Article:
Israeli Attorney General Avichai Mandelblit informed Prime Minister Benjamin Netanyahu Thursday that he will be indicted for his role in three cases of impropriety, pending a possible hearing on all cases. 

In one case Netanyahu will be charged with bribery and in two others he will face the lesser charges of breach of trust and fraud. Breach of trust describes an offense whereby public officials betray the trust placed in them. This is the first time a sitting prime minister has been indicted for criminal offenses.

The first case in which only lesser charges will be pursued is Case 1000, involving suspicions that Netanyahu received gifts from Hollywood producer Arnon Milchan and Australian millionaire James Packer in exchange for unethical services rendered. There was general agreement amongst prosecutors that this case was the least serious. According to the indictment, “there is enough evidence that the gifts given in large scale and in unusual ways, had been received in exchange for actions by Netanyahu.”

The second is Case 2000, which sees Netanyahu accused of coordinating with Yedioth Ahronoth newspaper publisher Arnon Mozes to receive more favorable press coverage in return for weakening rival newspapers. The publisher was willing to trade the independence of his media outlets in exchange for legislation which would return his paper to its position as the premier one in the country.

In this case, Mozes will be charged with bribery, while Netanyahu will be indicted for breach of trust. This outcome is far more controversial. By all accounts, most officials involved in the prosecution believed there was enough evidence to indict the Prime Minister for bribery.

Indeed, the report drafted by Mandelblit paints a grim picture of the unscrupulous behavior of the premier. What saved Netanyahu was the fact that the deal was never finalized. However, according to Israeli law willingness to enter into a deal involving bribery is a equivalent to actually taking action. This has led to criticism. Some believe Mandelblit was soft on Netanyahu.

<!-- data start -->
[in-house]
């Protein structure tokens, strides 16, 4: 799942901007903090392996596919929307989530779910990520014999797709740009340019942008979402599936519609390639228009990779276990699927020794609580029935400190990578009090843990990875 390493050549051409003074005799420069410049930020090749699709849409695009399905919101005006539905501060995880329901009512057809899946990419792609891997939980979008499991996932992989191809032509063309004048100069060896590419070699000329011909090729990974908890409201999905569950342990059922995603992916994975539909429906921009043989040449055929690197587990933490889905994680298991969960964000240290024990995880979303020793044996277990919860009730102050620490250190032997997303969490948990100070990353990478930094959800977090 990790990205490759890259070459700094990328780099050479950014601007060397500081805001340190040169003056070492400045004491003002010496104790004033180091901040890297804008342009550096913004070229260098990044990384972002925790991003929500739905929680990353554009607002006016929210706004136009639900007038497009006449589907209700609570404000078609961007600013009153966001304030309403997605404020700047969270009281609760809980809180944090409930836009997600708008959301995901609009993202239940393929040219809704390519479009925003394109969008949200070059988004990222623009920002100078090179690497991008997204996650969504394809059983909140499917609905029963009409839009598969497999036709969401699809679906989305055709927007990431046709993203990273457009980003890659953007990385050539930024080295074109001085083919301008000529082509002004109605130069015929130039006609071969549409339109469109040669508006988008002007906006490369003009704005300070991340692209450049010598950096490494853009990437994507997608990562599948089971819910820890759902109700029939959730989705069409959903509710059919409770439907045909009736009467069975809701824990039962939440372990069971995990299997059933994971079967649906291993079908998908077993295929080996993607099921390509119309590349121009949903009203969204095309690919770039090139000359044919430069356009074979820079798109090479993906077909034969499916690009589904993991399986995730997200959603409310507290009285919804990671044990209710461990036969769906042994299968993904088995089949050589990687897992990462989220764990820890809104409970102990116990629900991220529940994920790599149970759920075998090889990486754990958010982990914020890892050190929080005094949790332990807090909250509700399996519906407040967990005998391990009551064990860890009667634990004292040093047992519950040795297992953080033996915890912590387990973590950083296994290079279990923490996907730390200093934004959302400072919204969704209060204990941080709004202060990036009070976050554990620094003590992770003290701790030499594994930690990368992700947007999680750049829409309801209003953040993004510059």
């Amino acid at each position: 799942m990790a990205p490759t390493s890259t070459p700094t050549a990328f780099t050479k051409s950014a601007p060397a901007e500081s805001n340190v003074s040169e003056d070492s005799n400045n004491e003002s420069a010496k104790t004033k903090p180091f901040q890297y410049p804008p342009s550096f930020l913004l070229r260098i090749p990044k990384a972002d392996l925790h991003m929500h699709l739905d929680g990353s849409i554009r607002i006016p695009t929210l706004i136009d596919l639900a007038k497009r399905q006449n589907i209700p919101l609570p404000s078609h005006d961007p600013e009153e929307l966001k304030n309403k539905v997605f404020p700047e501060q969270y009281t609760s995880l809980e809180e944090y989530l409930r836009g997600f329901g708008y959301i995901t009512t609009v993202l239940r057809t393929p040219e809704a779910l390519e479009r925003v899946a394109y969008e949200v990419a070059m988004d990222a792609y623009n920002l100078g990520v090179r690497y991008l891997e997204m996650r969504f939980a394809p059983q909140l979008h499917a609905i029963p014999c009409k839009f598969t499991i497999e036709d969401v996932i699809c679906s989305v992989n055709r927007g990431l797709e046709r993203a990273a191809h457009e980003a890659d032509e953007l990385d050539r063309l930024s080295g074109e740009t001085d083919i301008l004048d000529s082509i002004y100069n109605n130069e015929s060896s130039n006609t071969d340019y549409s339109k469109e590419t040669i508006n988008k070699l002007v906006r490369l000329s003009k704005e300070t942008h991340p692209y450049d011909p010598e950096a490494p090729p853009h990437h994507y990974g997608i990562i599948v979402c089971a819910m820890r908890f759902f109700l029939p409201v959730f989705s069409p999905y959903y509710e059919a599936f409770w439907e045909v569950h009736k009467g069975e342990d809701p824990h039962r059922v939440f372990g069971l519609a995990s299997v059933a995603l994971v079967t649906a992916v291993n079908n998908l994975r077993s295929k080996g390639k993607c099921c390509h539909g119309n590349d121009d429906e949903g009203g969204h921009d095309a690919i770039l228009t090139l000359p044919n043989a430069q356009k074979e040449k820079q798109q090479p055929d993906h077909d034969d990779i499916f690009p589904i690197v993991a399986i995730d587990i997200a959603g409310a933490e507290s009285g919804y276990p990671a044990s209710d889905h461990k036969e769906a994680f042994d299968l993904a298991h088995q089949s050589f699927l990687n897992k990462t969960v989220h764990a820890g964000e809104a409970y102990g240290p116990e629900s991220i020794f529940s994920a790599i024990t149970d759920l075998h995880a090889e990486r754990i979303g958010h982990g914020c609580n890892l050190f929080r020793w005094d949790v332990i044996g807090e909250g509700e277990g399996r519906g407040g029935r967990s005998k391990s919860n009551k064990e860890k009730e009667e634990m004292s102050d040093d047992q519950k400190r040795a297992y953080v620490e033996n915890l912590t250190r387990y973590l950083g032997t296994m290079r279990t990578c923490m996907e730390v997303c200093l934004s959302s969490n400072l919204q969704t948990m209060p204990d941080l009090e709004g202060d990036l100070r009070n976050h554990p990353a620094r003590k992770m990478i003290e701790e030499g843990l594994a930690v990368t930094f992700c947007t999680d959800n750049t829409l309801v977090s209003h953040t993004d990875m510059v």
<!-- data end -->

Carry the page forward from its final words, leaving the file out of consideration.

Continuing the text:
The truly damaging charges are associated with Case 4000. A large body of evidence points at Netanyahu’s promotion of regulatory policies beneficial to Israeli telecom giant Bezeq in exchange for favorable coverage in a news website owned by principle shareholder Shaul Elovitch. The benefits to Bezeq came directly at the expense of the public, which would pay higher communication bills as a result. As repayment for furthering his interests, Elovitch curtailed the freedom of the relevant website, which became essentially an organ of the Prime Minister’s office.

The indictment read: “The Attorney General has reached a clear conclusion, by which corrupt, improper motives were at the core of Netanyahu’s actions.” Due to the overwhelming quality of the evidence, in this case the Prime Minister will be indicted for bribery, fraud and breach of trust.

The indictment ended with a scathing critique of the Prime Minister’s actions: You have hurt the image of public service and public faith in it,” Mendelblit wrote to Netanyahu in his decision.

“You acted in a conflict of interests, you abused your authority while taking into account other considerations that relate to your personal interests and the interests of your family. You corrupted public servants working under you.”